Innovation That Matters

Peerby lets neighbours share household items | Photo source Peerby

A circular economy platform lets neighbours share household items


One startup is on a mission to reduce consumption and waste by making it easy for people to share the things they own

Spotted: Dutch startup Peerby was founded with the goal of creating a sharing platform that enables neighbours to borrow and lend household items. The company aims to create a sharing economy that is more efficient and sustainable than traditional commerce. By making it easy for people to borrow what they need from each other, Peerby reduces waste and consumption, while also building stronger communities.

The platform enables neighbours to share everything from musical instruments and baby products to pet carriers and camping equipment. To borrow items, users search for a product near them. They must then verify their profile before liaising with the lender to arrange a pick-up time convenient to both parties. The borrower then uses the product and brings it back at a time pre-arranged with the lender. Peerby guarantees the items against damage or loss. So far, the company claims that its services have helped communities to save 42 million kilogrammes of carbon dioxide and 833,000 kilogrammes of waste.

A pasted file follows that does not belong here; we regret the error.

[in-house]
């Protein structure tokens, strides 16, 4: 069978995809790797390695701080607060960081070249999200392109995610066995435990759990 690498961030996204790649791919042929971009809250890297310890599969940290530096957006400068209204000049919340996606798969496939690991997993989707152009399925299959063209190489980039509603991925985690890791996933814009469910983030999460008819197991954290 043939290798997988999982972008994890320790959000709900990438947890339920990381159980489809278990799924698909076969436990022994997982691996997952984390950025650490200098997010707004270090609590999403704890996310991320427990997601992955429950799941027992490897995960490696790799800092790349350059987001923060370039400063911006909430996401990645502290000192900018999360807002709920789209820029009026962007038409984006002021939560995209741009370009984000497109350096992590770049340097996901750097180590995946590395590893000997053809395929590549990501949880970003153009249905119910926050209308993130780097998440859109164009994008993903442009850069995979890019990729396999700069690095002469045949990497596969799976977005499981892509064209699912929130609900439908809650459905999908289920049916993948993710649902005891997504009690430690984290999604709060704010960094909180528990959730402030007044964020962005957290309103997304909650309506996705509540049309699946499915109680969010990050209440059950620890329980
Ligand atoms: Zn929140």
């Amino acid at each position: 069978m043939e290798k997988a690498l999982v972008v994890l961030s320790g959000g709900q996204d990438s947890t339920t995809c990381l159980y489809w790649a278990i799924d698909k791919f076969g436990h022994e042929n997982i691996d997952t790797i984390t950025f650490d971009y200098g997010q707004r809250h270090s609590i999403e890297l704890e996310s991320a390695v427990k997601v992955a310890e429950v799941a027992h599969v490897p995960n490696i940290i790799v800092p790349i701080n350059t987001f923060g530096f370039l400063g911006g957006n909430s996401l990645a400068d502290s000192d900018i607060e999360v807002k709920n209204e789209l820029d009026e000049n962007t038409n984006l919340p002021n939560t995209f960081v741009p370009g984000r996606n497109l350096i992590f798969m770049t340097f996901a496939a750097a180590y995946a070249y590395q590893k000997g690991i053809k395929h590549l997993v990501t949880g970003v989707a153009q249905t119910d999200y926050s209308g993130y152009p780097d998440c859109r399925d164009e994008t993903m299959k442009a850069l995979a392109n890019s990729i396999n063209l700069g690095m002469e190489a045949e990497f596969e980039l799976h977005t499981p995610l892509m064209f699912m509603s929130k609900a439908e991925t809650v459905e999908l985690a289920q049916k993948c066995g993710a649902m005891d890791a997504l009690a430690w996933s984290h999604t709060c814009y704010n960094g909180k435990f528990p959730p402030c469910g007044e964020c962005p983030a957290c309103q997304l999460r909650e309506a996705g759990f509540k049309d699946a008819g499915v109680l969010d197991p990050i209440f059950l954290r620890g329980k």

The company has just raised €2.3 million in a funding round led by Toronto-based tech and impact fund Loyal. Donations have also been received from Dutch impact investor Shamrock Ventures and hundreds of crowdfunders.

With this latest infusion of cash, Peerby plans to grow in medium-sized Dutch cities before expanding its reach internationally. In addition, the platform aspires to reach the same level of sharing as in home town Amsterdam, where one in four households are a member of the platform.   

Founder and CEO of Peerby Daan Weddepohl said, “The support from members, crowdfunders and professional investors confirms that everyone is eager for an alternative to today’s hyperconsumption. We’ve always had social and ecological impact and the challenge was to become financially sustainable. Now that we have achieved profitability, the time is ripe to make neighborhood sharing mainstream.”

Other circular economy innovations recently spotted by Springwise a sustainable shopping platform that aggregates secondhand deals, a plugin that lets shoppers sell back their old clothes in exchange for real-time store credit, and circular babywear that offers a monthly romper subscription.

Written By: Katrina Lane



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